By Dave Person
Not only does Parchment High School graduate Nikki Champion hold the distinction of being the youngest female avalanche instructor/forecaster on the continent, but she’s the youngest, period.
“It’s a very male-dominated field,” she says. “I am the youngest avalanche instructor in North America, and definitely the youngest female avalanche instructor in North America.”
That’s not so surprising because Champion, 28, who graduated from Parchment in 2011, has been on skis since she was a toddler in Colorado, where she was born.
Her family moved to Parchment not long after that and she walked the halls of its elementary, middle and high schools before her graduation.
“When I was at Parchment I raced for the ski team as well as for USSA (U.S. Ski and Snowboard),” she says.
She also took some pretty rigorous classes.
“I was pushed toward engineering in Parchment; I did well in math, AP calculus and advanced physics,” she says.
So it was no surprise when it came time to pick a college that she enrolled at the Colorado School of Mines in the state of her birth to study engineering.
While she was there, she says, she transitioned from alpine (downhill) to backcountry skiing.
She joined the Outdoor Recreation Center and eventually became a backcountry guide for other students.
After a while, she decided to continue her civil engineering studies at Montana State University at Bozeman, discovering once she got there that engineering and snow science were closely related.
She hooked up with a graduate student who was looking for a field assistant in snow science.
“After working with him things started to snowball,” she says without giving any indication whether the pun was intended.
She began teaching classes on avalanches.
But what could she do in the summers that would keep her connected to snow?
“It was around that time about seven or eight years ago I began working as a climbing guide in the Pacific Northwest,” she says.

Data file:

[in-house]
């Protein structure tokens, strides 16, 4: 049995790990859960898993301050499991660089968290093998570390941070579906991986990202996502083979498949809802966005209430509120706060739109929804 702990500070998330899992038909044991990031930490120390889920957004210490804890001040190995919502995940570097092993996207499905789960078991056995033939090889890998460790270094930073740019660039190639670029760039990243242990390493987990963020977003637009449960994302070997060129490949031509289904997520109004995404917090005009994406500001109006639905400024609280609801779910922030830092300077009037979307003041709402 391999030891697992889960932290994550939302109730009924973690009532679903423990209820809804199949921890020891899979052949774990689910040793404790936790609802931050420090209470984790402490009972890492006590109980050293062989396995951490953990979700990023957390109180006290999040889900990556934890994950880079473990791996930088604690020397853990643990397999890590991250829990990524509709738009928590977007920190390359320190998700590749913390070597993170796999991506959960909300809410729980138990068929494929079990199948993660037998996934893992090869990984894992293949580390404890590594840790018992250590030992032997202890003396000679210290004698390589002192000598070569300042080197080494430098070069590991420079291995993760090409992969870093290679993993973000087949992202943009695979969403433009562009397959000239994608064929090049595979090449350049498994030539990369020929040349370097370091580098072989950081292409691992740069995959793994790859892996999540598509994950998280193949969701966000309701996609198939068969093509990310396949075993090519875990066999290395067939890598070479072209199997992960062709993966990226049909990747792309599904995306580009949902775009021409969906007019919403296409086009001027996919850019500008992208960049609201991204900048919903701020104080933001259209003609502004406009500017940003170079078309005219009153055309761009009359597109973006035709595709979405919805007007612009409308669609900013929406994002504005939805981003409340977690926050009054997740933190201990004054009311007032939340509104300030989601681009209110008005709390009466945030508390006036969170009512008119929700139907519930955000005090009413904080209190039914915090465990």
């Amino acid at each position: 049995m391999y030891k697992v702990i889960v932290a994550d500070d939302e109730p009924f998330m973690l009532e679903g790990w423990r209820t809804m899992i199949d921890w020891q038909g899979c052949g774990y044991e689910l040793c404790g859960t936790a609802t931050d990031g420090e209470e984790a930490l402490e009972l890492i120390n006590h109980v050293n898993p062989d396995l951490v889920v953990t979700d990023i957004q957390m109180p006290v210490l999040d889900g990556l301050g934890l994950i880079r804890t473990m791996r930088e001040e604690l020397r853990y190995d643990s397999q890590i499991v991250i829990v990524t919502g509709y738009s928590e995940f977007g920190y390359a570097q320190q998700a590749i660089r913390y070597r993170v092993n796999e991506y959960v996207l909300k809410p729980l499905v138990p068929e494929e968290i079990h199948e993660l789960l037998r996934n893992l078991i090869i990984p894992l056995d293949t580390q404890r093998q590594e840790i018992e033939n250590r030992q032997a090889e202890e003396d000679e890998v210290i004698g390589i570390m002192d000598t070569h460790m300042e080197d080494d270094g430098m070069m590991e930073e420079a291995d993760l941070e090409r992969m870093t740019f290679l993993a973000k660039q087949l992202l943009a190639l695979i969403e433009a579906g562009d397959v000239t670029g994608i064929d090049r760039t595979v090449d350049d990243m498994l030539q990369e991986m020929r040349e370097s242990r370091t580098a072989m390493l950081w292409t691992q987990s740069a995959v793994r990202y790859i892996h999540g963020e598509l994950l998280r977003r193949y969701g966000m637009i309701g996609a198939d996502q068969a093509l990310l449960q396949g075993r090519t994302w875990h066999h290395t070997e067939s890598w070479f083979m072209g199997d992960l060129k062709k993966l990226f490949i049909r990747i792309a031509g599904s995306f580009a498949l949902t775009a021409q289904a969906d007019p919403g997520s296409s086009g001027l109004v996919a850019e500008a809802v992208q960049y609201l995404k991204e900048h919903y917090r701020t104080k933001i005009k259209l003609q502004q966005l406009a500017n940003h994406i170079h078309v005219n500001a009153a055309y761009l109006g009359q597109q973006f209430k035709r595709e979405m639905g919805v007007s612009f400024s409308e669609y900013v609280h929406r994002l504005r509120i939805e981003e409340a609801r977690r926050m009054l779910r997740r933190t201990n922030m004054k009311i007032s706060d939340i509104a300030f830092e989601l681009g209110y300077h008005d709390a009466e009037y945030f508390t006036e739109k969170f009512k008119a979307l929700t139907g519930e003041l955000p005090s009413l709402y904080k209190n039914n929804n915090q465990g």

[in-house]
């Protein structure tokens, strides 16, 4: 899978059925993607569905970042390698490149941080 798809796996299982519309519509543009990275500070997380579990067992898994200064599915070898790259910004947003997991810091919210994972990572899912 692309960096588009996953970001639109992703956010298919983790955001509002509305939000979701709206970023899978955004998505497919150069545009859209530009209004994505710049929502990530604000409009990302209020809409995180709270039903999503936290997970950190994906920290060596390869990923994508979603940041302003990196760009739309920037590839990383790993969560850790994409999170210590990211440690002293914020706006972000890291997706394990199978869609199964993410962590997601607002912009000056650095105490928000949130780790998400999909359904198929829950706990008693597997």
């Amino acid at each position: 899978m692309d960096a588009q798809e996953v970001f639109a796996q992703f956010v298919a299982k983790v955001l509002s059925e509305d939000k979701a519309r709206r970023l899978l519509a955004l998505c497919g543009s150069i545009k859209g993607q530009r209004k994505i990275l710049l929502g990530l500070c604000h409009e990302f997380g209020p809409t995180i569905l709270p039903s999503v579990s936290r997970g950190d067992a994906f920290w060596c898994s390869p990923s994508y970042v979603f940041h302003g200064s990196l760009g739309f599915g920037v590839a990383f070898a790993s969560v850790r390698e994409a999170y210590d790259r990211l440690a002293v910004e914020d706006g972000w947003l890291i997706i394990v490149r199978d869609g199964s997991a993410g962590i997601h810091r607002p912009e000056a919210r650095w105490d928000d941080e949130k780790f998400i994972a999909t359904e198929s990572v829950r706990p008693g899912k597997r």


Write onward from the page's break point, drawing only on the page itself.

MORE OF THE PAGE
She guided climbers up Mount Rainier in Washington and Denali in Alaska, something she still does during the summers.
Winters were spent studying at Montana States until she graduated with a degree in civil engineering. She then stayed on for another year as a research assistant and taught avalanche courses.
But Alaska was calling so she headed north in 2018 to spend a winter at the Chugach National Forest Avalanche Information Center in Girdwood as a research intern.
There, she says, she actively sought out other women, including the CNFAIC director, Wendy Wagner, who were outstanding mentors to her, she says.
“People need to see people who look like them,” she says.
When a position opened up at the Utah Avalanche Center for a forecaster the next year, Champion applied for it and got it. She now is part of the avalanche forecasting team for the Ogden, Provo and Salt Lake regions of Utah.
“I really enjoy how different our job is every day,” she says.
A couple days a week she’s at the forecast center before dawn going through information to determine danger ratings for skiers, snowmobilers and hikers, and predict the likelihood of avalanches.
“We take these really complex variables and make them digestible,” she says.
She spends three or four days a week out in the field looking at snowpack and recent avalanche activity.
“We’re backcountry skiing and we’re looking at the snow as we go,” she says of the activities that she and her field partners conduct.
Backcountry skiing can be dangerous, Champion says, pointing out that Utah had seven avalanche fatalities last winter, and the United States as a whole tied for the most avalanche fatalities in recorded history.
Forecasters are aware how precarious their own situations can be.
“It’s inherently dangerous for us as well,” she says.
Champion says she is fortunate that she has not been caught in an avalanche, but she says, “I have been on accident investigations and recoveries.”
In addition to forecasting, she does a lot of women-specific avalanche programming in Utah, paying it forward from the mentoring opportunities that she received in Alaska.
Champion says Utah’s avalanche center is one of the largest in the country, and she expects to continue working as a forecaster there for a while.
“I see myself here for the foreseeable future but maybe down the line I’lll see myself as a director,” she says.
Champion, whose mother still lives in the Kalamazoo area while her father resides in Grand Rapids and her younger brother is in Tennessee, says the career she has carved out is not at all what she was expecting when she went off to Colorado to school.
Her intentions, she says, were to be an environmental engineer with a humanitarian focus, such as working on clean-water issues.
But she couldn’t be happier with the way her life has turned out.
“It was a pretty wandering path and it wasn't what I initially thought it would be,” she says.
“I am so fortunate even though it didn't work out the way I initially planned it.”